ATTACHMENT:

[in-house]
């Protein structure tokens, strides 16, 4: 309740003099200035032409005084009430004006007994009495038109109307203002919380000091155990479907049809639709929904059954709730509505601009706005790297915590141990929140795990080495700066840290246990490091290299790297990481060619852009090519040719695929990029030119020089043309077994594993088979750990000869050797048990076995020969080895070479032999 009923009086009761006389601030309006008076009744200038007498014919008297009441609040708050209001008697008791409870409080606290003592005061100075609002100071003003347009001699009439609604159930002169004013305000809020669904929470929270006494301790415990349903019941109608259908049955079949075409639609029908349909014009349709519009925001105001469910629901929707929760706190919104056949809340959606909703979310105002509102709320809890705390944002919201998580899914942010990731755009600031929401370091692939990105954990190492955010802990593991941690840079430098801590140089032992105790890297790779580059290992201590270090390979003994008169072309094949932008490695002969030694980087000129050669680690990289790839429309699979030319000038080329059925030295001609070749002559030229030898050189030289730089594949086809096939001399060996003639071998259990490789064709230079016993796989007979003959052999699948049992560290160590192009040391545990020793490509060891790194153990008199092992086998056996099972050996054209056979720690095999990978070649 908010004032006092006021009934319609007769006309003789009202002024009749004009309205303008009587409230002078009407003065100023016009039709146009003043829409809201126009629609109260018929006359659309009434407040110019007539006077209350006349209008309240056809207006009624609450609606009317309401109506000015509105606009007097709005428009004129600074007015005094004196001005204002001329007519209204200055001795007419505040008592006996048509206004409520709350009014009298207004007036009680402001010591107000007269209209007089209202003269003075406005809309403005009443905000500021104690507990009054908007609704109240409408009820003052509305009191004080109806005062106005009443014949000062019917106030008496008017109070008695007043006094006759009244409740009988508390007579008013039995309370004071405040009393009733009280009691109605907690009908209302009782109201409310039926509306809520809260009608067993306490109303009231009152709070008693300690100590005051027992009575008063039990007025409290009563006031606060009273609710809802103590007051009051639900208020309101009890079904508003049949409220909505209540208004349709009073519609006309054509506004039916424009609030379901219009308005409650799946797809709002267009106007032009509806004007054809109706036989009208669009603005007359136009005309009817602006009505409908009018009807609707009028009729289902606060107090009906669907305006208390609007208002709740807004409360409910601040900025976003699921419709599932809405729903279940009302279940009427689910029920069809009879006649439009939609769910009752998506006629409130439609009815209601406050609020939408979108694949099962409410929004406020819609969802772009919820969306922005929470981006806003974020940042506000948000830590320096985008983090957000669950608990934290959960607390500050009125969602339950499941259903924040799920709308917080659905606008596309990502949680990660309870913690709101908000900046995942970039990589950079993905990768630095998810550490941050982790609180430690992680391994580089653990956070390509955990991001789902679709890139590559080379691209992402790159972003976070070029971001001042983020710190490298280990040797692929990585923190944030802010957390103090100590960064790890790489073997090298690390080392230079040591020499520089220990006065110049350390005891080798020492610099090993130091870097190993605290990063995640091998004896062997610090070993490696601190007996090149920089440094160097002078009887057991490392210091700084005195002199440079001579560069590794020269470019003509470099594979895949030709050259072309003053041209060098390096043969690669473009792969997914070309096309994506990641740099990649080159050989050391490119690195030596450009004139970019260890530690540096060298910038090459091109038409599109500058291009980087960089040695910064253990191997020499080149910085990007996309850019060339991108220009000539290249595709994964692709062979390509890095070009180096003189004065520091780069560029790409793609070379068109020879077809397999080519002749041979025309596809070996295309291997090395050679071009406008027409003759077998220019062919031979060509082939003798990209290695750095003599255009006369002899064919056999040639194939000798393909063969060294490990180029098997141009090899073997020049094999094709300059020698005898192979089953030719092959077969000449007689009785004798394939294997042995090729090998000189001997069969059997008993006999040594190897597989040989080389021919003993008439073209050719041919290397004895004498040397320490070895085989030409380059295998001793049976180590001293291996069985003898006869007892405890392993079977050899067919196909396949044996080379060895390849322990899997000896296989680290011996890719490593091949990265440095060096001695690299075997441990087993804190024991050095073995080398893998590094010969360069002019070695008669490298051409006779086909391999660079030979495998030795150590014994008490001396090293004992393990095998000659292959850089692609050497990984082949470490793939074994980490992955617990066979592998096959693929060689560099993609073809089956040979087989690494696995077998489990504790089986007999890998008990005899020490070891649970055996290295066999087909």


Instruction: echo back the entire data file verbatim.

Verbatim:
[in-house]
């Protein structure tokens, strides 16, 4: 309740003099200035032409005084009430004006007994009495038109109307203002919380000091155990479907049809639709929904059954709730509505601009706005790297915590141990929140795990080495700066840290246990490091290299790297990481060619852009090519040719695929990029030119020089043309077994594993088979750990000869050797048990076995020969080895070479032999 009923009086009761006389601030309006008076009744200038007498014919008297009441609040708050209001008697008791409870409080606290003592005061100075609002100071003003347009001699009439609604159930002169004013305000809020669904929470929270006494301790415990349903019941109608259908049955079949075409639609029908349909014009349709519009925001105001469910629901929707929760706190919104056949809340959606909703979310105002509102709320809890705390944002919201998580899914942010990731755009600031929401370091692939990105954990190492955010802990593991941690840079430098801590140089032992105790890297790779580059290992201590270090390979003994008169072309094949932008490695002969030694980087000129050669680690990289790839429309699979030319000038080329059925030295001609070749002559030229030898050189030289730089594949086809096939001399060996003639071998259990490789064709230079016993796989007979003959052999699948049992560290160590192009040391545990020793490509060891790194153990008199092992086998056996099972050996054209056979720690095999990978070649 908010004032006092006021009934319609007769006309003789009202002024009749004009309205303008009587409230002078009407003065100023016009039709146009003043829409809201126009629609109260018929006359659309009434407040110019007539006077209350006349209008309240056809207006009624609450609606009317309401109506000015509105606009007097709005428009004129600074007015005094004196001005204002001329007519209204200055001795007419505040008592006996048509206004409520709350009014009298207004007036009680402001010591107000007269209209007089209202003269003075406005809309403005009443905000500021104690507990009054908007609704109240409408009820003052509305009191004080109806005062106005009443014949000062019917106030008496008017109070008695007043006094006759009244409740009988508390007579008013039995309370004071405040009393009733009280009691109605907690009908209302009782109201409310039926509306809520809260009608067993306490109303009231009152709070008693300690100590005051027992009575008063039990007025409290009563006031606060009273609710809802103590007051009051639900208020309101009890079904508003049949409220909505209540208004349709009073519609006309054509506004039916424009609030379901219009308005409650799946797809709002267009106007032009509806004007054809109706036989009208669009603005007359136009005309009817602006009505409908009018009807609707009028009729289902606060107090009906669907305006208390609007208002709740807004409360409910601040900025976003699921419709599932809405729903279940009302279940009427689910029920069809009879006649439009939609769910009752998506006629409130439609009815209601406050609020939408979108694949099962409410929004406020819609969802772009919820969306922005929470981006806003974020940042506000948000830590320096985008983090957000669950608990934290959960607390500050009125969602339950499941259903924040799920709308917080659905606008596309990502949680990660309870913690709101908000900046995942970039990589950079993905990768630095998810550490941050982790609180430690992680391994580089653990956070390509955990991001789902679709890139590559080379691209992402790159972003976070070029971001001042983020710190490298280990040797692929990585923190944030802010957390103090100590960064790890790489073997090298690390080392230079040591020499520089220990006065110049350390005891080798020492610099090993130091870097190993605290990063995640091998004896062997610090070993490696601190007996090149920089440094160097002078009887057991490392210091700084005195002199440079001579560069590794020269470019003509470099594979895949030709050259072309003053041209060098390096043969690669473009792969997914070309096309994506990641740099990649080159050989050391490119690195030596450009004139970019260890530690540096060298910038090459091109038409599109500058291009980087960089040695910064253990191997020499080149910085990007996309850019060339991108220009000539290249595709994964692709062979390509890095070009180096003189004065520091780069560029790409793609070379068109020879077809397999080519002749041979025309596809070996295309291997090395050679071009406008027409003759077998220019062919031979060509082939003798990209290695750095003599255009006369002899064919056999040639194939000798393909063969060294490990180029098997141009090899073997020049094999094709300059020698005898192979089953030719092959077969000449007689009785004798394939294997042995090729090998000189001997069969059997008993006999040594190897597989040989080389021919003993008439073209050719041919290397004895004498040397320490070895085989030409380059295998001793049976180590001293291996069985003898006869007892405890392993079977050899067919196909396949044996080379060895390849322990899997000896296989680290011996890719490593091949990265440095060096001695690299075997441990087993804190024991050095073995080398893998590094010969360069002019070695008669490298051409006779086909391999660079030979495998030795150590014994008490001396090293004992393990095998000659292959850089692609050497990984082949470490793939074994980490992955617990066979592998096959693929060689560099993609073809089956040979087989690494696995077998489990504790089986007999890998008990005899020490070891649970055996290295066999087909």